Here are starting points for stretching between sets in your workout:

  • When stretching between sets, stretch the muscles for 15-30 seconds (per advice from Frank Zane. More information is in the article mentioned above).
  • Keep the mind-muscle connection not only in the contraction, but also in the stretching. Making sure to let the muscles “breathe”. This mind-muscle connection gives you a better feel, and greater control of the muscle.
  • Do not forget to breathe! When doing any kind of stretching, breathe through your nose deep into your diaphragm, and exhale through your mouth slowly. It seems like it would be simple to just breathe, but many times people are breathing incorrectly. Some common breathing faults are breathing shallow into your chest, and breathing too fast and too short. Take long deep breathes, keeping it slow and controlled.


One thing I did take from Arnold’s book in my prep for the 2016 Tahoe Show, was flexing and posing between sets. Arnold explains in his book how posing is such a crucial part to competition and successful competitors have all mastered the art and delicacy of posing on stage. Not only is posing crucial to competition, but it can also be a great body weight workout. In his book he mentions how, “… posing and flexing your [muscles] in order to gain full control over the muscles needed to show [them] effectively in competition.” Now for someone who is not looking to dawn the posing trunks and compete, posing and flexing between sets can still be beneficial to your workout.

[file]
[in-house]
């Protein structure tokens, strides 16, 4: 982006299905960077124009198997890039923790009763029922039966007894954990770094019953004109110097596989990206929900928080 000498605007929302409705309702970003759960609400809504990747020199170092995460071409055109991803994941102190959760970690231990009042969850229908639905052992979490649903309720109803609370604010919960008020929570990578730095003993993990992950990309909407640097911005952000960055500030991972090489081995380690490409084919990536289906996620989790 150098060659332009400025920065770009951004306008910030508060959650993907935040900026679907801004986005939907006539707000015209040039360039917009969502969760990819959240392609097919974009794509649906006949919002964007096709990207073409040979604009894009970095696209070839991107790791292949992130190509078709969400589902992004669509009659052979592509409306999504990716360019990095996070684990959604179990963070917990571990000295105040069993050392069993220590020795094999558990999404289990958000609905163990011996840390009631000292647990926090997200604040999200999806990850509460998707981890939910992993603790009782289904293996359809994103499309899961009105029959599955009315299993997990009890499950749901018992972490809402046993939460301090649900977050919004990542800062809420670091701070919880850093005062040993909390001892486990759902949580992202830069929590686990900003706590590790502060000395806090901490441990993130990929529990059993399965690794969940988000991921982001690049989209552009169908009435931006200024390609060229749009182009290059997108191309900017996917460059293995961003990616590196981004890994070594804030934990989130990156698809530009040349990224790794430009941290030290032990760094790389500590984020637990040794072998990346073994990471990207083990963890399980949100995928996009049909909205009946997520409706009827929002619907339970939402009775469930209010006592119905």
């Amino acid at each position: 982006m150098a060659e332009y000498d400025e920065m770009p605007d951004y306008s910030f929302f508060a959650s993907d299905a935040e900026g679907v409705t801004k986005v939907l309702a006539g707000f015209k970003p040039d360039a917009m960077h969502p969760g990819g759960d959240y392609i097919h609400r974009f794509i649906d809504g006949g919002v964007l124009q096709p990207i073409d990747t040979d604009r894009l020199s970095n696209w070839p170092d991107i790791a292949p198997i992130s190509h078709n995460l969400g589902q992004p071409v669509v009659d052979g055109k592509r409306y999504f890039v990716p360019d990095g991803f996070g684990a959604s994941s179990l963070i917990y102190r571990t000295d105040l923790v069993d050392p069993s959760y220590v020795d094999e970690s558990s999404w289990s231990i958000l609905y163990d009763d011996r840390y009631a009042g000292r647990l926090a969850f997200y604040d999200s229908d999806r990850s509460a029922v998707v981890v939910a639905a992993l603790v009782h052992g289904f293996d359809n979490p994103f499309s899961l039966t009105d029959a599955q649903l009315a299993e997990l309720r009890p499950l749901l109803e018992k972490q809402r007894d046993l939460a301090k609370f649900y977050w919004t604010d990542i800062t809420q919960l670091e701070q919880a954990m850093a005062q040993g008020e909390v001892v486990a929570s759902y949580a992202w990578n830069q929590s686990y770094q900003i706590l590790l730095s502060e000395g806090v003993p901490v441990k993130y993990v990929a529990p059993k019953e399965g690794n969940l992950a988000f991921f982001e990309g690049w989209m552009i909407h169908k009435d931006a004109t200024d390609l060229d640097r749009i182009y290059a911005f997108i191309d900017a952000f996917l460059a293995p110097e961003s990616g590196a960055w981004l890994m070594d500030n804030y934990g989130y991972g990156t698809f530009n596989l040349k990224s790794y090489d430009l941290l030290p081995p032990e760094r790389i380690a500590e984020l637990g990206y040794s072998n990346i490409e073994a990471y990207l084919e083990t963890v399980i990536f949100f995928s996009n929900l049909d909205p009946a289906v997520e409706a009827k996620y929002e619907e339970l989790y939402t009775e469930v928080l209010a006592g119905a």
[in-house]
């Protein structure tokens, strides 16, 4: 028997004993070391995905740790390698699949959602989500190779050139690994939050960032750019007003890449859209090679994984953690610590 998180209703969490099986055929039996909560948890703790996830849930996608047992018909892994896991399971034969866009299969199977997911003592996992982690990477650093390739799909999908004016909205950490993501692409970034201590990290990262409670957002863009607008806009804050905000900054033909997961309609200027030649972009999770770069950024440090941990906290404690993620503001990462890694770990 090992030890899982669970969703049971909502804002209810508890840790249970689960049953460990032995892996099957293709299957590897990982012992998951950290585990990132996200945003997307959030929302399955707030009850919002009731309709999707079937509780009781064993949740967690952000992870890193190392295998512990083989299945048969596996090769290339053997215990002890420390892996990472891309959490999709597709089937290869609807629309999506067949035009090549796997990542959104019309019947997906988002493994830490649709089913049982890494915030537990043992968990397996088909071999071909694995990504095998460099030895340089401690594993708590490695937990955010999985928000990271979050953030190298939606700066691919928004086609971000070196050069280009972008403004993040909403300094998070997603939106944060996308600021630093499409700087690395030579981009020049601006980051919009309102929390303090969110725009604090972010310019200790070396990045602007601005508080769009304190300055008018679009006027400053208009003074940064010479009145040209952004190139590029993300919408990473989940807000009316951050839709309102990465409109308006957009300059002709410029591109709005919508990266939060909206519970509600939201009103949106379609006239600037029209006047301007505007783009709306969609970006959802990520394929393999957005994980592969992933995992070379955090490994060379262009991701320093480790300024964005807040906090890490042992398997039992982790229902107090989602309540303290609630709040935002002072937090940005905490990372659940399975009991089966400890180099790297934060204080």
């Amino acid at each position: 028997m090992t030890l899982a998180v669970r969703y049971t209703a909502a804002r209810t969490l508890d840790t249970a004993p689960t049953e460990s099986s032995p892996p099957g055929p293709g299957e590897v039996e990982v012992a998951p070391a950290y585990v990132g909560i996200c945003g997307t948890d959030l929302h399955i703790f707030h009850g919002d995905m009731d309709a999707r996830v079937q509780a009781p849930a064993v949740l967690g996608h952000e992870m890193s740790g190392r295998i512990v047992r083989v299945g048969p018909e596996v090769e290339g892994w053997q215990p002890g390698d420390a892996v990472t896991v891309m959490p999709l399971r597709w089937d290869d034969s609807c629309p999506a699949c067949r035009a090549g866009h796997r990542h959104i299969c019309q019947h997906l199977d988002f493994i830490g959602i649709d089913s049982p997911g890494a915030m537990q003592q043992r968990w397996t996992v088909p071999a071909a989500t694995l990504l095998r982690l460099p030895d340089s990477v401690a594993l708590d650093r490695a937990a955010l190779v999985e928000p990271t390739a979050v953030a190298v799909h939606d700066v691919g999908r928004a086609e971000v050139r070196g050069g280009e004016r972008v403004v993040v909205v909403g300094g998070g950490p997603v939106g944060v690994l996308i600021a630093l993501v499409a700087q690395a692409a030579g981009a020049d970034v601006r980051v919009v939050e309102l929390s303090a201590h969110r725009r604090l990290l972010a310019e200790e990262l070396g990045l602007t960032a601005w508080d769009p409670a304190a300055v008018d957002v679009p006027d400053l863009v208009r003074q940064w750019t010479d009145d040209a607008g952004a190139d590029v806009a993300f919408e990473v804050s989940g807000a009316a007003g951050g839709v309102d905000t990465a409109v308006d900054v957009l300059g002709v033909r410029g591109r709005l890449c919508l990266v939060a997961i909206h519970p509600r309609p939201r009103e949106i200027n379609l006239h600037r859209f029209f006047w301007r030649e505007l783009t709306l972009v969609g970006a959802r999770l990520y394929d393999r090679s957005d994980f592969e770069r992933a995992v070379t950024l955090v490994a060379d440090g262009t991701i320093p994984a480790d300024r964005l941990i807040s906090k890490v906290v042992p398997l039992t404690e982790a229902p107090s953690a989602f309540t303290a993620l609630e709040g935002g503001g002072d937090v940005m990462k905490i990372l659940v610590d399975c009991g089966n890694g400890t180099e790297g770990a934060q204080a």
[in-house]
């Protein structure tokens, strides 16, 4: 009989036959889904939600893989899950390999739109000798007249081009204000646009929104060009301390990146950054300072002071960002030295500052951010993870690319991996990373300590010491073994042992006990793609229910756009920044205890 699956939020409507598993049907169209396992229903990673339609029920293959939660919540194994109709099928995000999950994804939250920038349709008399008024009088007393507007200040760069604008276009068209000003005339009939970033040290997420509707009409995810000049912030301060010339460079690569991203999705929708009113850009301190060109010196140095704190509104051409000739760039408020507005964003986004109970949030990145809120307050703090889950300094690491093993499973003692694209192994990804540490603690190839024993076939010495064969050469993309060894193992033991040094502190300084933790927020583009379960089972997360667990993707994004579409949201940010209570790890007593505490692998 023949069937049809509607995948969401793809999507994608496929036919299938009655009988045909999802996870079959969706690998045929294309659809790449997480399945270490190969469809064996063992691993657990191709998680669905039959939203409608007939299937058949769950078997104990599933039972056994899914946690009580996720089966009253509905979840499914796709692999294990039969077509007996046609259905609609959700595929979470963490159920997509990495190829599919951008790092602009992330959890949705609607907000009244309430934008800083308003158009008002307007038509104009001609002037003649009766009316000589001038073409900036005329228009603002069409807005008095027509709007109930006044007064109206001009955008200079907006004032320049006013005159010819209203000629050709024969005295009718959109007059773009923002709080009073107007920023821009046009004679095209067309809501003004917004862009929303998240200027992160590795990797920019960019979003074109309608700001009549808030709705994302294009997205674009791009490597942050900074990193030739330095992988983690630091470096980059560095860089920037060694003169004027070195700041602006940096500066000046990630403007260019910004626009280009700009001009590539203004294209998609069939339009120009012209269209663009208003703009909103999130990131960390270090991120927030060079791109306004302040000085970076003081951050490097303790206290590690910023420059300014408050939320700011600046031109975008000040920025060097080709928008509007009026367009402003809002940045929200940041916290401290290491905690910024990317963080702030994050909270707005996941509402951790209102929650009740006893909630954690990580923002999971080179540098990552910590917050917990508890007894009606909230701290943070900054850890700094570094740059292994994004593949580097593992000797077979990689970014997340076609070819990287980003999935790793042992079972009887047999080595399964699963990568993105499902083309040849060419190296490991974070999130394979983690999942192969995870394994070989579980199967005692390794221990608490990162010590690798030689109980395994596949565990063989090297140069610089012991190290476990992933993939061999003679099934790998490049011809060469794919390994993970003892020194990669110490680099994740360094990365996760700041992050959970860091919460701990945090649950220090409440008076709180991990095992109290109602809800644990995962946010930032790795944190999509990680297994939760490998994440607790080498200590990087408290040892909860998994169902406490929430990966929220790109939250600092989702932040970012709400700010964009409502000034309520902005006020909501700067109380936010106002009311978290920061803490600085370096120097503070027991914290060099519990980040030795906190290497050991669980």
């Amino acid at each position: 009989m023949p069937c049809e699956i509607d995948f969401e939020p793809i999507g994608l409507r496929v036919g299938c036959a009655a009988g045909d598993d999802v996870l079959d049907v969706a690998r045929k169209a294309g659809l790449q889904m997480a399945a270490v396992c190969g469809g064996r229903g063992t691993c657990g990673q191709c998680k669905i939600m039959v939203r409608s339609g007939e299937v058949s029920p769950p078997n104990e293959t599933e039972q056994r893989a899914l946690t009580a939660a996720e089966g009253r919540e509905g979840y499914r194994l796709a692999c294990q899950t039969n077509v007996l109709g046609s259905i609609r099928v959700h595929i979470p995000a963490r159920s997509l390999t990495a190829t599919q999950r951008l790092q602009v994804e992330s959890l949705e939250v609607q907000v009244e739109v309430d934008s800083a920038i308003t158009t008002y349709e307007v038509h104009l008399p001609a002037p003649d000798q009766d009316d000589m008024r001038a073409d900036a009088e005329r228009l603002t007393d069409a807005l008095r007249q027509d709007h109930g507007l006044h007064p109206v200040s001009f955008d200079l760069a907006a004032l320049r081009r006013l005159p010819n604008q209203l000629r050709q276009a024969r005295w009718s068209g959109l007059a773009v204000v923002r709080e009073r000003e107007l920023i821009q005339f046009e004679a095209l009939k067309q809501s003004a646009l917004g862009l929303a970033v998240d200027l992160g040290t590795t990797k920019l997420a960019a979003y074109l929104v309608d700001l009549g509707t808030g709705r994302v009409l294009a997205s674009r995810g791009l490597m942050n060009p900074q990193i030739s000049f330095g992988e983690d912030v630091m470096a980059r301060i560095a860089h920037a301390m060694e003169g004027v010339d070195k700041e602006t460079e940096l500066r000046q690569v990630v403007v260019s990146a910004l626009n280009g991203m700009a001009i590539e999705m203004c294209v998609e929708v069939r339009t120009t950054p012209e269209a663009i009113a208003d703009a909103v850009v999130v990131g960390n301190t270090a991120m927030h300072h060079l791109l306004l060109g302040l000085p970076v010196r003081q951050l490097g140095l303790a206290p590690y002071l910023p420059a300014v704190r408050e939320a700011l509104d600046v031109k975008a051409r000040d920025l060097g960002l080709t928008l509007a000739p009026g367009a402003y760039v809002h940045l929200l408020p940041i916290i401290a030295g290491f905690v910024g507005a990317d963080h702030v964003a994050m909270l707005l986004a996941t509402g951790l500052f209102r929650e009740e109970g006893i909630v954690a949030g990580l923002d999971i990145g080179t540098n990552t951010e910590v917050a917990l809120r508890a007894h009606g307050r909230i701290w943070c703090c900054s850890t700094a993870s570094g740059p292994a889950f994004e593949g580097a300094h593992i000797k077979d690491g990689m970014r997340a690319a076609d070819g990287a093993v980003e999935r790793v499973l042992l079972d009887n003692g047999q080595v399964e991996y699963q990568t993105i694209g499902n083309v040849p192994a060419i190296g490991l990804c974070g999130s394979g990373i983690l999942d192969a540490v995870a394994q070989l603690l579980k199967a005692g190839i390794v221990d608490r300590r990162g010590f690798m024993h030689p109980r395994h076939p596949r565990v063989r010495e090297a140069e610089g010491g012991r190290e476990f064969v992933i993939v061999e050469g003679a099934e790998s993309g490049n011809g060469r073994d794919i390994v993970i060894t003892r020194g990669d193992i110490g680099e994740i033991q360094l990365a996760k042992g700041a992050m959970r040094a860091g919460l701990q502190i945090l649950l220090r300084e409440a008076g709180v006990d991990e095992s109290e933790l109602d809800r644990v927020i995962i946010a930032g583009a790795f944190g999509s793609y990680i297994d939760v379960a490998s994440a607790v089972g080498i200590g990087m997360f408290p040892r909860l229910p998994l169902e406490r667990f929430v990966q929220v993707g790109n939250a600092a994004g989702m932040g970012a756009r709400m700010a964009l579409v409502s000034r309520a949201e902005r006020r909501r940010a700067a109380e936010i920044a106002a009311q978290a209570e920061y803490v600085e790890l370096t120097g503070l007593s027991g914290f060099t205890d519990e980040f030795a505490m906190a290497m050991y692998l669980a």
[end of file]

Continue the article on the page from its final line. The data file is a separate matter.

Although you can train your muscles with weights in an incredibly detailed manner, you still will not be able refine each singular muscle. Training and working out primarily hits the bigger muscles and muscle groups. Muscles like the pec major, latissimus dorsi, glutes, etc. Some of those smaller and more detailed muscles like the serratus and obliques can be carved out more dramatically through posing. When Arnold would train for the Olympia, he would practice his posing for up to four hours a day!


Arnold describes the benefit of posing as such, “A basic physique is developed by training, but posing adds sharpness and quality… A bodybuilder who trains, but never poses is like an uncut diamond—the quality is there potentially, but it cannot be seen.”